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Sorry, but IMHO if you want to fly to 50,000ft by electric power as opposed to balloon then you are going to need a budget of several thousands of $. I think the pulsar would work out about $800 for the airframe, but that's the thin and of the wedge. You said you wanted a composite airframe, they don't come cheap.

To be honest to get anywhere near your goal these designs are probably not even close to big enough in wingspan or cost.

To put the challenge into context, you are talking about similar altitudes as reached by the NASA Pathfinder and Helios electric drones. These NASA projects featured aircraft of 100 ft plus wing span (over 200ft in some cases) and development budgets of many millions of $, plus access to the best brains and technology on the planet. And some of those aircraft still failed
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Old 09-10-2013, 10:51 PM   #72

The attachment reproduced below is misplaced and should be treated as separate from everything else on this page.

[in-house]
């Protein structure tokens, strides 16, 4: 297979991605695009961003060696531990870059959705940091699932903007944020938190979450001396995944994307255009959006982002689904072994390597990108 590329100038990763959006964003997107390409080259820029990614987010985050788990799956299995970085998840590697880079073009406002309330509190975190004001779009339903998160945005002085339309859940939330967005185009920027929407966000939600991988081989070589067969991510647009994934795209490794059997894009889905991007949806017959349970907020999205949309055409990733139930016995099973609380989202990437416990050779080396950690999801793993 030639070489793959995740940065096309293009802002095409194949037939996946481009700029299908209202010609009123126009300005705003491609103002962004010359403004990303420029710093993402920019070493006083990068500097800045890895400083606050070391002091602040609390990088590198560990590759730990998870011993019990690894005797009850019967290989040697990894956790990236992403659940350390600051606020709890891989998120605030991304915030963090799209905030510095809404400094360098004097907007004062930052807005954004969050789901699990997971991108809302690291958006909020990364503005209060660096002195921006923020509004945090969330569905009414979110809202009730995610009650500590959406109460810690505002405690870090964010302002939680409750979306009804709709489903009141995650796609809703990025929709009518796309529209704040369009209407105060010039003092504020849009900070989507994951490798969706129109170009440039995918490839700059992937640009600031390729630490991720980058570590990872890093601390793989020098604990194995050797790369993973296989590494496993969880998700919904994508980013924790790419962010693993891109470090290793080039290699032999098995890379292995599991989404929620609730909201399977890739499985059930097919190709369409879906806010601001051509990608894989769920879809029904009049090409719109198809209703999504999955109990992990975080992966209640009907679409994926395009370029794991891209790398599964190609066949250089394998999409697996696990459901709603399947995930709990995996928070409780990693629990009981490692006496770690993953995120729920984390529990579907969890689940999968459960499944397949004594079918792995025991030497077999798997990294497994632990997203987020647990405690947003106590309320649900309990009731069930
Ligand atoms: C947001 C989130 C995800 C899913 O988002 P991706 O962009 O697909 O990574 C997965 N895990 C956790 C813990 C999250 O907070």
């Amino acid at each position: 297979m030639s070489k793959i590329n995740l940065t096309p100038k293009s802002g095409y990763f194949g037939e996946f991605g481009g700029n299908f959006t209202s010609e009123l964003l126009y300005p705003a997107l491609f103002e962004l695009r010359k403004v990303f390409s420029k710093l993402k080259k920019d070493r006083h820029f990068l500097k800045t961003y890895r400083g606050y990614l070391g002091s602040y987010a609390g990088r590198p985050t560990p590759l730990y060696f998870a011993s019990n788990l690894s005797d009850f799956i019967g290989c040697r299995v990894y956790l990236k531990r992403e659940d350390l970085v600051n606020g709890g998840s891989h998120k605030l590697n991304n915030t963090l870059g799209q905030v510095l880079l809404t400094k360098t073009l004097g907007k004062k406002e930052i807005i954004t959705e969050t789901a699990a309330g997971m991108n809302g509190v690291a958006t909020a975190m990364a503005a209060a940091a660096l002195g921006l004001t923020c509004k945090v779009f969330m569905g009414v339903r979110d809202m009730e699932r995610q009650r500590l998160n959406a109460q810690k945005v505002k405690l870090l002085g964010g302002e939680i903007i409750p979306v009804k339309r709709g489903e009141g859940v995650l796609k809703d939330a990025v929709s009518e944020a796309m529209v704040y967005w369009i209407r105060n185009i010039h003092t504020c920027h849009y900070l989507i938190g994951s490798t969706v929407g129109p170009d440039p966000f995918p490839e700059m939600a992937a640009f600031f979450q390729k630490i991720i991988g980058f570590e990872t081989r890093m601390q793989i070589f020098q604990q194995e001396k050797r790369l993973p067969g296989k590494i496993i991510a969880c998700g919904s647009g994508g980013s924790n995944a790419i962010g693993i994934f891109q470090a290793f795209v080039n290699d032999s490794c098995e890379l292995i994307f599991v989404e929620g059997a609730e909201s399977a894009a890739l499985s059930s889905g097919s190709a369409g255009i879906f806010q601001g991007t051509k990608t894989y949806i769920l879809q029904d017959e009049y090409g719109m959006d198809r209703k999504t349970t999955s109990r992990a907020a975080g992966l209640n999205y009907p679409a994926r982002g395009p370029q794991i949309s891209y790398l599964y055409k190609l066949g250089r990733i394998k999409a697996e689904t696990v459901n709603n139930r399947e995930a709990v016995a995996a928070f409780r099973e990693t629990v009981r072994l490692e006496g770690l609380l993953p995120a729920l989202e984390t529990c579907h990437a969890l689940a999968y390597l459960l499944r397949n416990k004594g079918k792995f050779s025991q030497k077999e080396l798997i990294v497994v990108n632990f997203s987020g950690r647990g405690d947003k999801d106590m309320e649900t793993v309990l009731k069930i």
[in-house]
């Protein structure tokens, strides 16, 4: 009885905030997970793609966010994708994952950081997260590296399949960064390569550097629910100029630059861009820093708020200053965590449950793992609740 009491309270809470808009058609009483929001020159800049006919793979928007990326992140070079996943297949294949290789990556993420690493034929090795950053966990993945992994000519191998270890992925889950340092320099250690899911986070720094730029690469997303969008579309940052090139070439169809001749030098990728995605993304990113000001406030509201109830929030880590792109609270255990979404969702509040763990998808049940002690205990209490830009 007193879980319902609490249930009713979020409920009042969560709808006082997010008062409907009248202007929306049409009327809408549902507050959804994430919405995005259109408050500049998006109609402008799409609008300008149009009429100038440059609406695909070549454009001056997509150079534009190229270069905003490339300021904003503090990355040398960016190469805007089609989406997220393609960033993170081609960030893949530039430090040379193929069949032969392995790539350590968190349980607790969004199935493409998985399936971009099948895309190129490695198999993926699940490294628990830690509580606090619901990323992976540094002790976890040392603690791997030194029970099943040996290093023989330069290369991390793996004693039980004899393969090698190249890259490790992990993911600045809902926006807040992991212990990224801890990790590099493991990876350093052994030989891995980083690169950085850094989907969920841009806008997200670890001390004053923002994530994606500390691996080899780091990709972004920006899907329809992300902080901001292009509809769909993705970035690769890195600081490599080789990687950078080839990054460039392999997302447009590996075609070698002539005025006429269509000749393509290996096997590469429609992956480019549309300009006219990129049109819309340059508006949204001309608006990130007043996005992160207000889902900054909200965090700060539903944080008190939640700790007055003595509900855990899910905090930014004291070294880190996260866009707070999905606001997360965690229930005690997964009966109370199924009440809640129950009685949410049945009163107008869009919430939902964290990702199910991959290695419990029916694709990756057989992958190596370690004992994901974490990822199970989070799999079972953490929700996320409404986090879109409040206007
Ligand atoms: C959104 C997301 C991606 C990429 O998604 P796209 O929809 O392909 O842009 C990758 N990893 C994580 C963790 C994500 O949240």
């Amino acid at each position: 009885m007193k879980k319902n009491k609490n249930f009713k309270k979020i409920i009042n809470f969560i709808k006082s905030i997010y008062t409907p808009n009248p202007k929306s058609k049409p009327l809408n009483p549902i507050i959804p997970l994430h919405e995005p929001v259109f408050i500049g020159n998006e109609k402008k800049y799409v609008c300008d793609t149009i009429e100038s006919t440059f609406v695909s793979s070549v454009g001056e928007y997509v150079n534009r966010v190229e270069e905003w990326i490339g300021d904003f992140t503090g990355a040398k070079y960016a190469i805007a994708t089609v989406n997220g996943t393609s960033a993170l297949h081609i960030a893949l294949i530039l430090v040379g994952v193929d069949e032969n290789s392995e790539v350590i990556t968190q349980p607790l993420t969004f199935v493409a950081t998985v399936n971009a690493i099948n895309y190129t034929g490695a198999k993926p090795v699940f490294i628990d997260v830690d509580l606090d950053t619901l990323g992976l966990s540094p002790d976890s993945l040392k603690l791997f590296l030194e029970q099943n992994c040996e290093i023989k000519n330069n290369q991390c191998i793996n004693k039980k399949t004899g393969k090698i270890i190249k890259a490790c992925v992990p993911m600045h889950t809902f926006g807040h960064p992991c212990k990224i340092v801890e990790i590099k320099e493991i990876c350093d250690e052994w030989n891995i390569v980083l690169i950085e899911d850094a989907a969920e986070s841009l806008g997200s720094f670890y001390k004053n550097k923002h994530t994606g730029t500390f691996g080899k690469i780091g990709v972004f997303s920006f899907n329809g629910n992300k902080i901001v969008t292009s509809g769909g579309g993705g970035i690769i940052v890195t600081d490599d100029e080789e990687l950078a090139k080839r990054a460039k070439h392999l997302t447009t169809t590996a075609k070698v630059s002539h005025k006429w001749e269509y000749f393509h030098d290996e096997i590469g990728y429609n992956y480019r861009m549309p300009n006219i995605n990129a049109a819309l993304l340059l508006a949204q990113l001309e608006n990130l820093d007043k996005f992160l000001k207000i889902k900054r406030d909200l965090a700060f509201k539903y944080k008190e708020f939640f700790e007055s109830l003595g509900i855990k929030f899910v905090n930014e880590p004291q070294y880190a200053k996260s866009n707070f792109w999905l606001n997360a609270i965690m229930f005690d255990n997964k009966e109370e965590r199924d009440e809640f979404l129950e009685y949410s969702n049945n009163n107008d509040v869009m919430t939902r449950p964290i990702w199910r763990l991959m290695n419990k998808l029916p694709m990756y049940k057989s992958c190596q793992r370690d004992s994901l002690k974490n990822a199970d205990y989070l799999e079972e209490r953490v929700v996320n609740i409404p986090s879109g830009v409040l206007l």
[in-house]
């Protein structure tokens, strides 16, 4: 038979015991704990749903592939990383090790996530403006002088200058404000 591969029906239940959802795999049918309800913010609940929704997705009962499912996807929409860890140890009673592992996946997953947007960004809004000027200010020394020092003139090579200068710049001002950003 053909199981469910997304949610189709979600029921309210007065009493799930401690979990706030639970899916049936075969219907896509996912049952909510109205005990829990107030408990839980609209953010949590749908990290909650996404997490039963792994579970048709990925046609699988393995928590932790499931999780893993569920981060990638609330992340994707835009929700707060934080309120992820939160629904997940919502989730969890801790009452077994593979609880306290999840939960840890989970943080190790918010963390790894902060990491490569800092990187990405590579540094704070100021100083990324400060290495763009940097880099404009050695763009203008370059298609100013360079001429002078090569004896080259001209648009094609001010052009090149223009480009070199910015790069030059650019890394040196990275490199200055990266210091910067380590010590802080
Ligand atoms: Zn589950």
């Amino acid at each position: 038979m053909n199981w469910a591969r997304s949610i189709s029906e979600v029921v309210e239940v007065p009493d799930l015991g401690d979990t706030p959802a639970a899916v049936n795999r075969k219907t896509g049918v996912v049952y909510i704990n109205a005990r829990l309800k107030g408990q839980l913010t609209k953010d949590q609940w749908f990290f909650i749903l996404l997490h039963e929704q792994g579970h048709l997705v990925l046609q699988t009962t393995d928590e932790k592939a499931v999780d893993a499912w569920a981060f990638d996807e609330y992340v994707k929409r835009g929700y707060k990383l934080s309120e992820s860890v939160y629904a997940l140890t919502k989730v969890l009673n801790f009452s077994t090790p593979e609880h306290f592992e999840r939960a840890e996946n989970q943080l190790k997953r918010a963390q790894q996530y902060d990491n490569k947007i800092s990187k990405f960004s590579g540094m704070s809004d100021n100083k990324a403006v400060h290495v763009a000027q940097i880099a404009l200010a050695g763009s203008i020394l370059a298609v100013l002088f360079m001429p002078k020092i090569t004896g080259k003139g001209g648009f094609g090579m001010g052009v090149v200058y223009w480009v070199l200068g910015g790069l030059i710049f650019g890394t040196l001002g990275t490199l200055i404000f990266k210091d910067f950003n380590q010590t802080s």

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$800 is not terribly bad for a composite frame, I thought it would have been in the $1.5k+ figure.

From my research I haven't found anybody going past 16,000 feet high with electric, some even claim 20k feet. Not saying the electric can't go any higher, I think it can with the right prop based off the studies conducted in the rcgroups link I posted above.

But I may have to agree with you that a bigger frame may be needed for more than one battery.

The only way to figure it out is to try different setups and see what happens.

Hmm, back to the drawing board...

PS: I would start with baby steps first. First try and get to 35k ft, then do 40k ft, and so on.